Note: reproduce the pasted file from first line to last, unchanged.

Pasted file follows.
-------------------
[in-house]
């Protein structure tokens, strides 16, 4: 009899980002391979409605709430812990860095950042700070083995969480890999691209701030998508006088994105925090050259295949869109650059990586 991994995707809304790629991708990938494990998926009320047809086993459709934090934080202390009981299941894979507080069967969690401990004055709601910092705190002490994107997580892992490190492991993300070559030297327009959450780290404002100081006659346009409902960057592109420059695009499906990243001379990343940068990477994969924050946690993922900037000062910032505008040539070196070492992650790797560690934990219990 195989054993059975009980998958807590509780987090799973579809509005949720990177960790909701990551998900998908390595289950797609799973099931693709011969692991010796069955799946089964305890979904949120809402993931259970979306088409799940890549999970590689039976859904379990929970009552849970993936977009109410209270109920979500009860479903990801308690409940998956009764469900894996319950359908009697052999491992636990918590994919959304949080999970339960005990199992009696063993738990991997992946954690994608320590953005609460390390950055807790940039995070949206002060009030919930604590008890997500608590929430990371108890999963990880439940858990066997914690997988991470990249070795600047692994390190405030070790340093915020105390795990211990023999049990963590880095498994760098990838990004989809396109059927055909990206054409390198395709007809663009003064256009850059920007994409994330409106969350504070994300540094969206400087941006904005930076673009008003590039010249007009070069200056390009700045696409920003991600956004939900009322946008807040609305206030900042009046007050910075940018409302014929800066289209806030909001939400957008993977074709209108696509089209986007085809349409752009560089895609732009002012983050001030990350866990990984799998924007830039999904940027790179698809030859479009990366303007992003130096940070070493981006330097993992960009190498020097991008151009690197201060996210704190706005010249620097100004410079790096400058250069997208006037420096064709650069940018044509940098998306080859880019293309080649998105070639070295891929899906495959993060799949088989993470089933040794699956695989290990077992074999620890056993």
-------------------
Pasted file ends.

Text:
[in-house]
């Protein structure tokens, strides 16, 4: 009899980002391979409605709430812990860095950042700070083995969480890999691209701030998508006088994105925090050259295949869109650059990586 991994995707809304790629991708990938494990998926009320047809086993459709934090934080202390009981299941894979507080069967969690401990004055709601910092705190002490994107997580892992490190492991993300070559030297327009959450780290404002100081006659346009409902960057592109420059695009499906990243001379990343940068990477994969924050946690993922900037000062910032505008040539070196070492992650790797560690934990219990 195989054993059975009980998958807590509780987090799973579809509005949720990177960790909701990551998900998908390595289950797609799973099931693709011969692991010796069955799946089964305890979904949120809402993931259970979306088409799940890549999970590689039976859904379990929970009552849970993936977009109410209270109920979500009860479903990801308690409940998956009764469900894996319950359908009697052999491992636990918590994919959304949080999970339960005990199992009696063993738990991997992946954690994608320590953005609460390390950055807790940039995070949206002060009030919930604590008890997500608590929430990371108890999963990880439940858990066997914690997988991470990249070795600047692994390190405030070790340093915020105390795990211990023999049990963590880095498994760098990838990004989809396109059927055909990206054409390198395709007809663009003064256009850059920007994409994330409106969350504070994300540094969206400087941006904005930076673009008003590039010249007009070069200056390009700045696409920003991600956004939900009322946008807040609305206030900042009046007050910075940018409302014929800066289209806030909001939400957008993977074709209108696509089209986007085809349409752009560089895609732009002012983050001030990350866990990984799998924007830039999904940027790179698809030859479009990366303007992003130096940070070493981006330097993992960009190498020097991008151009690197201060996210704190706005010249620097100004410079790096400058250069997208006037420096064709650069940018044509940098998306080859880019293309080649998105070639070295891929899906495959993060799949088989993470089933040794699956695989290990077992074999620890056993």